What does dread, coupled with fear and bound to terror, look like? John colors that image in for us today. Even as the woman in his vision enters into labor and is giving birth to the Human One, the dragon is breaking forth from whatever had bound it up.
|Wm. Blake's "the Lady and the Dragon"|
But that sign is red like fire itself. That sign has seven heads and ten horns, with seven royal crowns on its head. It fills the sky, and its tail sweeps down a third of the stars of the sky and throws them to the earth. It crouches, waiting to devour the child as the woman gives birth...and she is giving birth to a male child who is to rule the earth with an iron rod.
And that is just the beginning.
This is bigger than 3-D, bigger than I-MAX. The visions of John of Patmos are becoming overwhelming, filling our thoughts and imaginations with a sense of portent that divests us of neutrality. We either reject these visions as fever dreams, or we tumble into an apocalyptic fervor...seeing images of the end-times all around us. Jungians might point to these images as being archetypal of the soul's struggle for meaning. That might be an out! It's just John working his "stuff" out.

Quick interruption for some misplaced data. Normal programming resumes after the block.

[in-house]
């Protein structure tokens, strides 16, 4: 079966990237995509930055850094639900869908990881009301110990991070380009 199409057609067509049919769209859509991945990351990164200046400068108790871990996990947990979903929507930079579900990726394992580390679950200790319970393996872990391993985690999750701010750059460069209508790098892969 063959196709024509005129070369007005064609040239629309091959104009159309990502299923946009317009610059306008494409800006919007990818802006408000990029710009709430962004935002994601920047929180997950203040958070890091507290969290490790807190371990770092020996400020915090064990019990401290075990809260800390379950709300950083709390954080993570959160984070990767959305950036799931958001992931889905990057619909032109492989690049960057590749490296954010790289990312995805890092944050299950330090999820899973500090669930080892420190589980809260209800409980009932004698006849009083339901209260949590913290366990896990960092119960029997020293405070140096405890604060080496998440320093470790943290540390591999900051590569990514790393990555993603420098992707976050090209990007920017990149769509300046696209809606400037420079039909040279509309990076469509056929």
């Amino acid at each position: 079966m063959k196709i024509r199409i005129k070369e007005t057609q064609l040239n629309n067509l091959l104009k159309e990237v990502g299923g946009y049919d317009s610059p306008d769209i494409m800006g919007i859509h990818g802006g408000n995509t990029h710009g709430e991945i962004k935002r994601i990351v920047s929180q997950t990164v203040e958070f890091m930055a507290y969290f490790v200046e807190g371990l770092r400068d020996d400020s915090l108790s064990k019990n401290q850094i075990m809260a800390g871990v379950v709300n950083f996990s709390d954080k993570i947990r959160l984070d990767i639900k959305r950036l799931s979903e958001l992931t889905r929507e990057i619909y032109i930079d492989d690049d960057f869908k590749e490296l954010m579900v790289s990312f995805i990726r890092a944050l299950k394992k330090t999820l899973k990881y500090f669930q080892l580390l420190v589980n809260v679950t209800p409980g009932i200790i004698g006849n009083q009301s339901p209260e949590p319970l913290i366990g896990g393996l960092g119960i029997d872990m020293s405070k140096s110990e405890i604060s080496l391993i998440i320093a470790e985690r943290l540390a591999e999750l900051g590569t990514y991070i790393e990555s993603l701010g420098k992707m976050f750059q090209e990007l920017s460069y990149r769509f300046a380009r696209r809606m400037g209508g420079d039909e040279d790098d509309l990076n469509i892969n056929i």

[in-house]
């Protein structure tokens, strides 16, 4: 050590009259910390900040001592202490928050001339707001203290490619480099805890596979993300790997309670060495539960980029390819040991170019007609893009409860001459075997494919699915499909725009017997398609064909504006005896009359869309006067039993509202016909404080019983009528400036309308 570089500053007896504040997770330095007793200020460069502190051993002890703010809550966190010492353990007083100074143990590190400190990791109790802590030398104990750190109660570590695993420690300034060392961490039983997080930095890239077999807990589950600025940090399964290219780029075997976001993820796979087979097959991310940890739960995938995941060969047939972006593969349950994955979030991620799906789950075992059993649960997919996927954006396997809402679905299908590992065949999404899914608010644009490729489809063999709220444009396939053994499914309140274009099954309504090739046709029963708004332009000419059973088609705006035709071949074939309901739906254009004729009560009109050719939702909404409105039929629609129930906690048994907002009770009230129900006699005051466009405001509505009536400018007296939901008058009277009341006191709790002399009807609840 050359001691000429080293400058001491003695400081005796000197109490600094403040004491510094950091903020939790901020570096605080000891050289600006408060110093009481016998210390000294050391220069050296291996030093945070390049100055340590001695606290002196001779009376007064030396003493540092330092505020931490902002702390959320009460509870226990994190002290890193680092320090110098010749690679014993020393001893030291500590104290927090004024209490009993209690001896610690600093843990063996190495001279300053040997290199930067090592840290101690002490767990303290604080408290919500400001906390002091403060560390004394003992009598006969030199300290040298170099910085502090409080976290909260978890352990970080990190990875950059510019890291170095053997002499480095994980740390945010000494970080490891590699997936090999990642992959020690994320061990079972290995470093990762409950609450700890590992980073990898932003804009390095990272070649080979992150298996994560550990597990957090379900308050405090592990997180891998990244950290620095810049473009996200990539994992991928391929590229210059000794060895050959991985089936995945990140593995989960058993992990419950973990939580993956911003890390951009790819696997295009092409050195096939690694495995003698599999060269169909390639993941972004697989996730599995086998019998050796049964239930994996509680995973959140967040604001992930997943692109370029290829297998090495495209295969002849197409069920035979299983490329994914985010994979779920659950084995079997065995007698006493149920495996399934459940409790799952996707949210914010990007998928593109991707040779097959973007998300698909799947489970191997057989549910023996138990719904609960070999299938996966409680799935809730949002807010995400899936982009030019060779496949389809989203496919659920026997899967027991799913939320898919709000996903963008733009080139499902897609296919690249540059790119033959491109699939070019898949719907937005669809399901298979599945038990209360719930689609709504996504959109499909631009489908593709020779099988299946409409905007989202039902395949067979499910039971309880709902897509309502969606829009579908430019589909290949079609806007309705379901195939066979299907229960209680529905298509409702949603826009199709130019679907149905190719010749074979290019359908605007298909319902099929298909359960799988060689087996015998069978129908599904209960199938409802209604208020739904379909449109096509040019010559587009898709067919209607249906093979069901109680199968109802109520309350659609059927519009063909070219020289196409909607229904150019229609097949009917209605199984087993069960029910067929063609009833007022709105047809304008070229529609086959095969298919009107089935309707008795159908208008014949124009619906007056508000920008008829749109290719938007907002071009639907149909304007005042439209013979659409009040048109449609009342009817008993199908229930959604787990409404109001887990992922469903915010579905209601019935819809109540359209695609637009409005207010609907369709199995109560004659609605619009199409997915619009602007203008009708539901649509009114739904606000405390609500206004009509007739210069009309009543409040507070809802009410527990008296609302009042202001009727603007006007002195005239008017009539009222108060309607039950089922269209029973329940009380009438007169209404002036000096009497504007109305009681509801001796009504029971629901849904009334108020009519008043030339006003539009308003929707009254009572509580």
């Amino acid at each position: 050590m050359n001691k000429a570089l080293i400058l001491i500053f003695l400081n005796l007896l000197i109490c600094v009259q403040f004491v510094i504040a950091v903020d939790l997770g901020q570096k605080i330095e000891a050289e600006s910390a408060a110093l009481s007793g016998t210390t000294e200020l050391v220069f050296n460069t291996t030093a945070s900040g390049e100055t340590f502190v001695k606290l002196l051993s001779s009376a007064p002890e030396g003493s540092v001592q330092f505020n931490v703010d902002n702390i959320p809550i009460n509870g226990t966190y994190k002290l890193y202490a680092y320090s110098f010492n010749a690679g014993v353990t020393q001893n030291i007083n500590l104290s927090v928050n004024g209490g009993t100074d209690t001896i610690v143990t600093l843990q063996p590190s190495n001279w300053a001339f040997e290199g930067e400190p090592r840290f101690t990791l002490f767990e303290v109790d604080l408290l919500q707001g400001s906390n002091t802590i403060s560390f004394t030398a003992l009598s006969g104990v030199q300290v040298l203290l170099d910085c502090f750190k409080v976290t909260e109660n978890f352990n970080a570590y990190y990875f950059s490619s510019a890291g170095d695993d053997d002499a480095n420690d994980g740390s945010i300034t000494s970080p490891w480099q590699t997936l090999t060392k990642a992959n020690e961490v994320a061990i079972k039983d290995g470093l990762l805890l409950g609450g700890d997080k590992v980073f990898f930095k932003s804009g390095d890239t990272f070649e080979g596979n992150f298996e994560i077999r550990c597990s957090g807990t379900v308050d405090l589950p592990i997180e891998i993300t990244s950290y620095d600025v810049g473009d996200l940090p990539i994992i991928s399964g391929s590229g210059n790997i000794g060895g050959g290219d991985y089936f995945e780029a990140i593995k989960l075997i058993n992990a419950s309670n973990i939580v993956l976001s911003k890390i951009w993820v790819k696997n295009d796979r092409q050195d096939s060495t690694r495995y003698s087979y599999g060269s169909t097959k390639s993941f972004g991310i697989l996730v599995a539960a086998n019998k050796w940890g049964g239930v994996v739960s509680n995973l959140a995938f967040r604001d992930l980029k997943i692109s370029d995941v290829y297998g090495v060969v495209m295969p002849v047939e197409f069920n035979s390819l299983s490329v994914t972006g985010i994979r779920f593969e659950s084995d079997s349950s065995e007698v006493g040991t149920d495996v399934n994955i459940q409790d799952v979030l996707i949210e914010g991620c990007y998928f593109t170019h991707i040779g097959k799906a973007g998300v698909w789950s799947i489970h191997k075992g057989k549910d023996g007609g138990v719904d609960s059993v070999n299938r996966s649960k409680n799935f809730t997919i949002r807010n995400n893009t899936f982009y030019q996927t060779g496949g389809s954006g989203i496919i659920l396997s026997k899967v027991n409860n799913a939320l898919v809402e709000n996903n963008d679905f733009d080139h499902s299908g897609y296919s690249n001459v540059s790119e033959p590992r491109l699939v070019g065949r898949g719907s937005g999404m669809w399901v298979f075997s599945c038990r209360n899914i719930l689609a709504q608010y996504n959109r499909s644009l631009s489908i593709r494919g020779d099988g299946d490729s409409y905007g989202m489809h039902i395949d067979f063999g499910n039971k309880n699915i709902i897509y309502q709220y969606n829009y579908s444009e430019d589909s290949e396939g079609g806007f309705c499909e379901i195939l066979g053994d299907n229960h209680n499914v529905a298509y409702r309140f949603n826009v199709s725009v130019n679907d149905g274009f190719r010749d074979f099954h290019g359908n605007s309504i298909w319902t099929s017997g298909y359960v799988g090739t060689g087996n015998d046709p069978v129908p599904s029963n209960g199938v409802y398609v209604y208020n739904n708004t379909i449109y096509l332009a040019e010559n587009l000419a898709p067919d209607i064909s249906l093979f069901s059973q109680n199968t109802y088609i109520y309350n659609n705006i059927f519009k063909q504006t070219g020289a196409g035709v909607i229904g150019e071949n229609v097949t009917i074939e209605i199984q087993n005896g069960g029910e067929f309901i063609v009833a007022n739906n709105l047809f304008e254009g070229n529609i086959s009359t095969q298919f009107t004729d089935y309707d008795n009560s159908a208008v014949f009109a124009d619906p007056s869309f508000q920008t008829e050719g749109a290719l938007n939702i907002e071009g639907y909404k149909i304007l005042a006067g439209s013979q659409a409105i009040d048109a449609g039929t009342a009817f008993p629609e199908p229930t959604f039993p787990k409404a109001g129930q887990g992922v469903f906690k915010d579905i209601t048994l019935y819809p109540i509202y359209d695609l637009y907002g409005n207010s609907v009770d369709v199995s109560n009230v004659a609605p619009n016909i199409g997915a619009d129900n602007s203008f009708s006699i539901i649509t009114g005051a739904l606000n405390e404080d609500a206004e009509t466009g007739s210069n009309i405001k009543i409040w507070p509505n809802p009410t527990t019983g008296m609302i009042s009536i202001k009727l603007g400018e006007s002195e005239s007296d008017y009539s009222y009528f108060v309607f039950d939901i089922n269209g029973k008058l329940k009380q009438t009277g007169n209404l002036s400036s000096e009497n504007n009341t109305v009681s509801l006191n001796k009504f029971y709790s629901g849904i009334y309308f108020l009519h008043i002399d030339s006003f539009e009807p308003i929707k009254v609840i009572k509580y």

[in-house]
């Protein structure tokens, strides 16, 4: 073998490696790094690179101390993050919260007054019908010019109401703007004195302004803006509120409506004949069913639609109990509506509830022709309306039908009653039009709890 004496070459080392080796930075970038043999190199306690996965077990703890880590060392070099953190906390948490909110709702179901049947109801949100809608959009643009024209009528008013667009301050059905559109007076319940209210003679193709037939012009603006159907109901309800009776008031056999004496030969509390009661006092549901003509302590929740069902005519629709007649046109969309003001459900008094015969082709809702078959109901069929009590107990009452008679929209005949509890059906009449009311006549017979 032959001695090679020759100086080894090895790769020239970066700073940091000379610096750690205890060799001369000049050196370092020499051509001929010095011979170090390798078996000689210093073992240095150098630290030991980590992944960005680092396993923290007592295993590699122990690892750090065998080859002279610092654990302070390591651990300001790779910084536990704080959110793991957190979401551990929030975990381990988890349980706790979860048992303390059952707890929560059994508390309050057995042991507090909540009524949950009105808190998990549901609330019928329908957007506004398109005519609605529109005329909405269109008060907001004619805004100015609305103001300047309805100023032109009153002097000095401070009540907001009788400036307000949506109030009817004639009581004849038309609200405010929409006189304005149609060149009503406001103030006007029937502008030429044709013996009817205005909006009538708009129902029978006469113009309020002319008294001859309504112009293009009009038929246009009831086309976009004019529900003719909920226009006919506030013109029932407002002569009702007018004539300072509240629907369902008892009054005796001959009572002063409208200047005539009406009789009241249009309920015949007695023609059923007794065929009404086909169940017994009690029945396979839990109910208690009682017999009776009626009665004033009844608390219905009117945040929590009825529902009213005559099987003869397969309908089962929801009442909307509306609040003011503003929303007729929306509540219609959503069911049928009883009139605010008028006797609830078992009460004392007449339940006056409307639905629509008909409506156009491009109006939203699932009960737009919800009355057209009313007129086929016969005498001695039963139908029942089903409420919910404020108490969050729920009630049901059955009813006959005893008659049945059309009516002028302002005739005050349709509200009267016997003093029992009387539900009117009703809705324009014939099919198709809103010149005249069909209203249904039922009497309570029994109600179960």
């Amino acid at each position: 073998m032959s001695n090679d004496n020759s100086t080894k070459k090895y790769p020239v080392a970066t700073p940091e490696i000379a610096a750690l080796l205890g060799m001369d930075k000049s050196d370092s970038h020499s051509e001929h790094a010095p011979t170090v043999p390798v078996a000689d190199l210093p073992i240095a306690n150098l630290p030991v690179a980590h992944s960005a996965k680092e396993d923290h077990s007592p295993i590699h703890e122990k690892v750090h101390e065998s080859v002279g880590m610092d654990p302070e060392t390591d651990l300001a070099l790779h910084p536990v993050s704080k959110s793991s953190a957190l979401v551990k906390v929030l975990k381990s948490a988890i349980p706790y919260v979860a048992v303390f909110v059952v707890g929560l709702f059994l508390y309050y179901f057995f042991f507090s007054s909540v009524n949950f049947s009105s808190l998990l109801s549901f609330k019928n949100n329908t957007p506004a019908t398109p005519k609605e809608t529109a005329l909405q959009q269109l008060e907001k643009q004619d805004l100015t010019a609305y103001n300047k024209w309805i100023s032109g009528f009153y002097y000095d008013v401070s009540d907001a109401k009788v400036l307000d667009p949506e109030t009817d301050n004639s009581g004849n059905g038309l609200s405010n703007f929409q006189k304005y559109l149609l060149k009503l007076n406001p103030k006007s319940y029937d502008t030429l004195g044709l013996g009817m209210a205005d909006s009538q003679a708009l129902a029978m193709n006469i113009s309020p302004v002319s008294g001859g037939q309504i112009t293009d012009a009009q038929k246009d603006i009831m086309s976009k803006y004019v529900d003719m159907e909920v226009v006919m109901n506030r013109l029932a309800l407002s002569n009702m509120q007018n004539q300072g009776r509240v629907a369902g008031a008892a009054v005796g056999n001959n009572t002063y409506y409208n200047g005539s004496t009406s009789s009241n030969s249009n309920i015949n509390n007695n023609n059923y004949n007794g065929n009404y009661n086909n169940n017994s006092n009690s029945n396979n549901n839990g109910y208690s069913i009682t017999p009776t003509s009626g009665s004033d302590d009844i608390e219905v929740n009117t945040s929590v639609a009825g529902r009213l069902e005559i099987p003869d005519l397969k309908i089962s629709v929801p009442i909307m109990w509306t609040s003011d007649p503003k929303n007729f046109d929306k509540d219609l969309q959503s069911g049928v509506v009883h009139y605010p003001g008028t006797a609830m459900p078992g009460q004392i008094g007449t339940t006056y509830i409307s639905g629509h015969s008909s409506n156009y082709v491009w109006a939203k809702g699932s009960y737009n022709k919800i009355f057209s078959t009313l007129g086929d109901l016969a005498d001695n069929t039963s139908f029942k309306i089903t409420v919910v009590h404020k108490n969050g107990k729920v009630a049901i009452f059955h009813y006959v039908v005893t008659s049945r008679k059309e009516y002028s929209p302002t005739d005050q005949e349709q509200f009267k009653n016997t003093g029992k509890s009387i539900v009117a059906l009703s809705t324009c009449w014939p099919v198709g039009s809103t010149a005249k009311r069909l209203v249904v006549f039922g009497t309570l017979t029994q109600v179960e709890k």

In the end, what is happening in John, with Ezekiel, and what we will soon see in the writings of Daniel and the prophets should not be discounted--nor should it be seen as foreshadowing or forecasting events in our near future. Yes, they are frightening and disturbing, but are they any more unnerving than Sodom and Gomorrah perishing in a hail of fire and brimstone? Are they any more disturbing that Pharaoh and the hosts of Egypt perishing in the Reed Sea? Are they any more awe-inspiring than the first sight of the Presence of God descending onto the mercy seat of the sanctuary after Sinai?
|Blake's "Michael Binding the Dragon"|